In the digital world we now live in, cybersecurity is a growing concern, and it’s one that many small businesses often neglect. Learn how to create a cybersecurity plan for your small business with these helpful tips.
1.Train your employees in cybersecurity
Cybersecurity begins with people, not hardware. Most hacking attempts and attacks come from social engineering and employee vulnerability, so it makes sense for a good cybersecurity plan to start there.Whether you decide to outsource your security, hire a chief information security officer (CISO), or handle security operations yourself will be your call to make. However, it’s important to take the decision seriously and think through the pro’s and con’s of each.
There are a few key things you need to do to train your employees in cybersecurity. First of all, teach them about the importance of cybersecurity and why it’s vital to your business. Show them how to identify potential threats and how to avoid them. Then, you can train them in basic security measures, such as using strong passwords and encrypting data. Finally, keep your employees up-to-date on the latest security threats and ensure that they know how to respond should a breach occur.
2. Secure your endpoint hardware
Your laptops and mobile devices are your most valuable assets when it comes to running a small business. Not only do you rely on them for daily operations, but they also likely contain sensitive customer and company data. As such, it’s critical that you take steps to protect your devices from cybersecurity threats. Keep your operating system and software up to date since regular updates can patch up any vulnerabilities and help keep your systems secure. It is also a good idea to install anti-virus and anti-malware on your endpoint to enhance its security.
3.Prevent intruders from accessing your network
There are many ways to keep your network safe from cyberattacks. First of all, you have to know your risks. The first step in developing a cybersecurity plan is to assess the exposures and risks faced by your business. Consider what type of information is stored on your network and who has access to it. Also, think about how likely it is that your business will be targeted by a cyberattack and what the consequences would be if an attack were successful.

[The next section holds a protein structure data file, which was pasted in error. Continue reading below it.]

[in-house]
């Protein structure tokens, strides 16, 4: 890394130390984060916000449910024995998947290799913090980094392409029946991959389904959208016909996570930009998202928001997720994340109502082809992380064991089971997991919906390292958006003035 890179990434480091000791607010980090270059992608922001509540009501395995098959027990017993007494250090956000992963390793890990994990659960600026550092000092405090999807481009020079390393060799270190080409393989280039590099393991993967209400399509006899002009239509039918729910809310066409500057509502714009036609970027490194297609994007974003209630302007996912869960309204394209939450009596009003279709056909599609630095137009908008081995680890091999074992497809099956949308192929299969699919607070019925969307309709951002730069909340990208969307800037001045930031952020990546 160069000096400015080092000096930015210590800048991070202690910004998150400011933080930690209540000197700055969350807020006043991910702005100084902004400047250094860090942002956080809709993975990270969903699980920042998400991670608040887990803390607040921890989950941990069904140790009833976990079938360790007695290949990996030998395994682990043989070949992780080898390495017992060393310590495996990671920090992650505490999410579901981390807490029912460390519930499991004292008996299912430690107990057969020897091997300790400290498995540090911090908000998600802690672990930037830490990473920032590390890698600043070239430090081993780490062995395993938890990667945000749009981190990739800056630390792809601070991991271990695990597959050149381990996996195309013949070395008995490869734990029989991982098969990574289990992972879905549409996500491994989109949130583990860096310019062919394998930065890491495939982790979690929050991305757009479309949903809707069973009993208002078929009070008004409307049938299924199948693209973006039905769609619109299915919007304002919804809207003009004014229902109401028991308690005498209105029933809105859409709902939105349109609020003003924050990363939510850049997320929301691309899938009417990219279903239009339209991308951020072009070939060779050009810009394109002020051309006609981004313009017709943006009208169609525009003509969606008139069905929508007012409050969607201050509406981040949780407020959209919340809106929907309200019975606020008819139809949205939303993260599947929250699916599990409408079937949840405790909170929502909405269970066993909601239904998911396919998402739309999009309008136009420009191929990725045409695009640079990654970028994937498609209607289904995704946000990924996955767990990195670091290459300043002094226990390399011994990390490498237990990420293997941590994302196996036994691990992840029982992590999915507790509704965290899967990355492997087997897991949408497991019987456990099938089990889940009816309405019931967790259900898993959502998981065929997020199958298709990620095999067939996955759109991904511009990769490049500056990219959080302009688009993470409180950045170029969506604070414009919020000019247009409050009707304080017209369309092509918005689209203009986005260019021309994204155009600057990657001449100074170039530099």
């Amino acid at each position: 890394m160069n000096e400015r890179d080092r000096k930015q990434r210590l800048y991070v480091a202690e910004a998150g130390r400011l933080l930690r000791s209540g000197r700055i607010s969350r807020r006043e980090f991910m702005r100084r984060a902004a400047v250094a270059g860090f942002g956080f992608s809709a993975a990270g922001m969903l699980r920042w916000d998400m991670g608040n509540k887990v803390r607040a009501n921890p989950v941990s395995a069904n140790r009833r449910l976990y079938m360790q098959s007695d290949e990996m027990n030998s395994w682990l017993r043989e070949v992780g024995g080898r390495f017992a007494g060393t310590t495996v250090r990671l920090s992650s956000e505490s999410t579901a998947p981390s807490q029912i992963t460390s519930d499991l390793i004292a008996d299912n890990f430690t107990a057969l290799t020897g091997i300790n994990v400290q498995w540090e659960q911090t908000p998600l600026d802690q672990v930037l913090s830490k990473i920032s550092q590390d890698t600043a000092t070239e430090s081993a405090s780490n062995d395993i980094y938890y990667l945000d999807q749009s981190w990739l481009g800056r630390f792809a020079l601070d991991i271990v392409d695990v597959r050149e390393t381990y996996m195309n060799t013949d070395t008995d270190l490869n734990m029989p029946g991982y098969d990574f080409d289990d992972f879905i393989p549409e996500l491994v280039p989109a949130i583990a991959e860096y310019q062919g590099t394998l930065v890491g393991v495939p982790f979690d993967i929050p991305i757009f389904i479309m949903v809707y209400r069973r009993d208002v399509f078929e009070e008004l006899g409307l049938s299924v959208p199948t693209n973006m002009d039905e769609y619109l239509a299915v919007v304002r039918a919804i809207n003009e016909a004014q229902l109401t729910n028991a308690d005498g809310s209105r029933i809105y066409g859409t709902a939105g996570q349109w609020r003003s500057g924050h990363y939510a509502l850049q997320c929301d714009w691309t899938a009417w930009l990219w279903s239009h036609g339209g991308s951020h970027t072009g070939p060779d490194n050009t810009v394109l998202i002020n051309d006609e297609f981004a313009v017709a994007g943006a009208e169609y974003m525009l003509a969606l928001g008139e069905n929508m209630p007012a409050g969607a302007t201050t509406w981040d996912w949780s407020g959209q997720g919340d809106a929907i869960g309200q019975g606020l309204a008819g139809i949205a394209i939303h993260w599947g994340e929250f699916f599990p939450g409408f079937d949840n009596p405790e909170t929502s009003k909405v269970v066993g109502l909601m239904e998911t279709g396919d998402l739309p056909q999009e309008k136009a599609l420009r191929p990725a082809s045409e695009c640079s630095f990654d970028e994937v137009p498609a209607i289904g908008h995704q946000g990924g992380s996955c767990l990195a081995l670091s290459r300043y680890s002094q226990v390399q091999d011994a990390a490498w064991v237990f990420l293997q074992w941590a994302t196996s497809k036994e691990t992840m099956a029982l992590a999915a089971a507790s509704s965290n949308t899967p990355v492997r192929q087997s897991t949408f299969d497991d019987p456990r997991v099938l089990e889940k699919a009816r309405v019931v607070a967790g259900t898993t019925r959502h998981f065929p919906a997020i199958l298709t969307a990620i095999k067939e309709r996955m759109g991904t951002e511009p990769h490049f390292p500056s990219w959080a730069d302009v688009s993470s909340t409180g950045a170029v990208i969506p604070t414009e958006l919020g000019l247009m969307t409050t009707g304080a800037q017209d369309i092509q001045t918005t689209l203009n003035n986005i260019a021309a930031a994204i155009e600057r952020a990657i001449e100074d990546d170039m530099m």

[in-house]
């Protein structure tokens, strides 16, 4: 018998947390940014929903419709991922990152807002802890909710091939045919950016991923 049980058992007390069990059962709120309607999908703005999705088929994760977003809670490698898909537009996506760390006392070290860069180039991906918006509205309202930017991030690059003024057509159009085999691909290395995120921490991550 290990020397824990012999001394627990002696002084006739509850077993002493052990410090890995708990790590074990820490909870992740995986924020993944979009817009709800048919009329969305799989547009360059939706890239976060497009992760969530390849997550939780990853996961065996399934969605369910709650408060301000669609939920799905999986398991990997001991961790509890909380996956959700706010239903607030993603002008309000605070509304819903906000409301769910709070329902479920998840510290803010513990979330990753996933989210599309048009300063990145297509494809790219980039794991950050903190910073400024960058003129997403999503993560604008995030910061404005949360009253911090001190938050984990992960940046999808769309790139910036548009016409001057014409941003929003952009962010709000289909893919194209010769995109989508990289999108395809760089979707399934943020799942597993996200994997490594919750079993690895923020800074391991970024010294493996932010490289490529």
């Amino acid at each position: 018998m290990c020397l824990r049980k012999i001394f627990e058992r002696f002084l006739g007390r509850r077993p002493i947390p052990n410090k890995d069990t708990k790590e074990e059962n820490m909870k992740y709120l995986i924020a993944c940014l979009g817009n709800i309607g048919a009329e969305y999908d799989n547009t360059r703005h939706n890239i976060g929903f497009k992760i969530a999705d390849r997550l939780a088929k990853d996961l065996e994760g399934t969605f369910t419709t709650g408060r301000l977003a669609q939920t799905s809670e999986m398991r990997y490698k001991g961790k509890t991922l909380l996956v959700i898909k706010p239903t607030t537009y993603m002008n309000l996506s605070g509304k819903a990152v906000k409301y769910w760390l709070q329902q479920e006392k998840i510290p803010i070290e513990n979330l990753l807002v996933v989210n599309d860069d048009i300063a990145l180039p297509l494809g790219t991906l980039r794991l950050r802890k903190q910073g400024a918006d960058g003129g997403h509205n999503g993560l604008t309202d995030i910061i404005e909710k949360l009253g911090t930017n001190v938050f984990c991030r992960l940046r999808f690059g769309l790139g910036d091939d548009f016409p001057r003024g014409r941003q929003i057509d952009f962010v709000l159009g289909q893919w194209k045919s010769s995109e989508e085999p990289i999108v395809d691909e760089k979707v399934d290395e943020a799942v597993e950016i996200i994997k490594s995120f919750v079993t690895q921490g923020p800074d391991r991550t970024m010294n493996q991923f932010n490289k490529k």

Make sure your company network is secure by closing default ports and only allow authorized devices and personnel access. If possible, you should also micro-segment networks for 3rd party vendors or consultants, since you have no control over their security practices.
4. Implement access control for all personnel
It’s been mentioned that employees are the biggest cybersecurity risk so limiting their capacity to render your company vulnerable will definitely help. Start by insisting that they only use company-issued devices while on company premises. If you’re operating remotely, issue them work devices and have them use those, rather than personal devices, for fulfilling their duties. This way, you can control which apps and programs they install on the device and prevent them from exposing your organization to malware or worms embedded within illicit programs.
Another way is to implement least-privileged access management – where employees only gain access to what’s needed to complete their job. This, however, requires implementing a privileged access management system (PAM).
5. Consider 3rd Party Cybersecurity Solutions
Cybersecurity requires time and expertise, which many businesses lack. For instance, just implementing network security and access security, as mentioned above, will require hiring in-house experts. Another solution is to find a 3rd party cybersecurity solution provider that does all of the above. Usually, these solution providers are extremely cost-efficient because of their economies of scale. Some vendors even offer free cybersecurity solution for small business to help support small businesses.
6.Document your policies, then review and revise them annually
Every cybersecurity plan is unique to the organization it’s written for, so while you can use other similar plans as references, you’ll ultimately have to make your own plan. What’s most important is that the entire plan, from protocols for personnel, IT and security teams, hardware, and network management, is documented in full. This allows the document to be passed down among employees and partners for them to implement themselves. This is definitely preferable to simply communicating important policies verbally or depending on people’s (often faulty) memories to relay them.
Also, consider reviewing the policy document and revising it as needed over time. Best practices in cybersecurity are likely to change as hacking and attack methodologies evolve. Your company’s security depends on its ability to evolve alongside them.
These are just a few ideas to get you started towards securing your systems. With time and everyone’s cooperation, your organization should be well on its way to sustained success and reduced vulnerability.